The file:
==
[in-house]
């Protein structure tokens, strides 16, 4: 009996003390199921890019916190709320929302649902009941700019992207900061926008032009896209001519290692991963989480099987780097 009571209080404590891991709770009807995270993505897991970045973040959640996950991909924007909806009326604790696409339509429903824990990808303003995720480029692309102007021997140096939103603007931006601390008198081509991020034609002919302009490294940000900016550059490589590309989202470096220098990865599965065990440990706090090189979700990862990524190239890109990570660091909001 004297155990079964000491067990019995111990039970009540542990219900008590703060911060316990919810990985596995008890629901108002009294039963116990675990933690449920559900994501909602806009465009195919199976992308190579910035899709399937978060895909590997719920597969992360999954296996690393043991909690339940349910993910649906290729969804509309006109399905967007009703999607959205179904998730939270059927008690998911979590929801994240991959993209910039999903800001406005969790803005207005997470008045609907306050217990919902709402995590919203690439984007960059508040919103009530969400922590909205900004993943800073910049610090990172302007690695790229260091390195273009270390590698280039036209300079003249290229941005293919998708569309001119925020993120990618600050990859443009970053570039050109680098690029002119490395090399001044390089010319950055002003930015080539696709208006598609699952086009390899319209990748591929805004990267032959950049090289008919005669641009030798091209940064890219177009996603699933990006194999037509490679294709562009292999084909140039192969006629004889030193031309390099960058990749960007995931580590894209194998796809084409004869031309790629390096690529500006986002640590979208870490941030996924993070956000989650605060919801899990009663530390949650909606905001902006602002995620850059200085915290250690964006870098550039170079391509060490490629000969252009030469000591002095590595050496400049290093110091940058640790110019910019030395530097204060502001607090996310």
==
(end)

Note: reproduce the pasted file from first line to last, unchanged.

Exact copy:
[in-house]
């Protein structure tokens, strides 16, 4: 009996003390199921890019916190709320929302649902009941700019992207900061926008032009896209001519290692991963989480099987780097 009571209080404590891991709770009807995270993505897991970045973040959640996950991909924007909806009326604790696409339509429903824990990808303003995720480029692309102007021997140096939103603007931006601390008198081509991020034609002919302009490294940000900016550059490589590309989202470096220098990865599965065990440990706090090189979700990862990524190239890109990570660091909001 004297155990079964000491067990019995111990039970009540542990219900008590703060911060316990919810990985596995008890629901108002009294039963116990675990933690449920559900994501909602806009465009195919199976992308190579910035899709399937978060895909590997719920597969992360999954296996690393043991909690339940349910993910649906290729969804509309006109399905967007009703999607959205179904998730939270059927008690998911979590929801994240991959993209910039999903800001406005969790803005207005997470008045609907306050217990919902709402995590919203690439984007960059508040919103009530969400922590909205900004993943800073910049610090990172302007690695790229260091390195273009270390590698280039036209300079003249290229941005293919998708569309001119925020993120990618600050990859443009970053570039050109680098690029002119490395090399001044390089010319950055002003930015080539696709208006598609699952086009390899319209990748591929805004990267032959950049090289008919005669641009030798091209940064890219177009996603699933990006194999037509490679294709562009292999084909140039192969006629004889030193031309390099960058990749960007995931580590894209194998796809084409004869031309790629390096690529500006986002640590979208870490941030996924993070956000989650605060919801899990009663530390949650909606905001902006602002995620850059200085915290250690964006870098550039170079391509060490490629000969252009030469000591002095590595050496400049290093110091940058640790110019910019030395530097204060502001607090996310």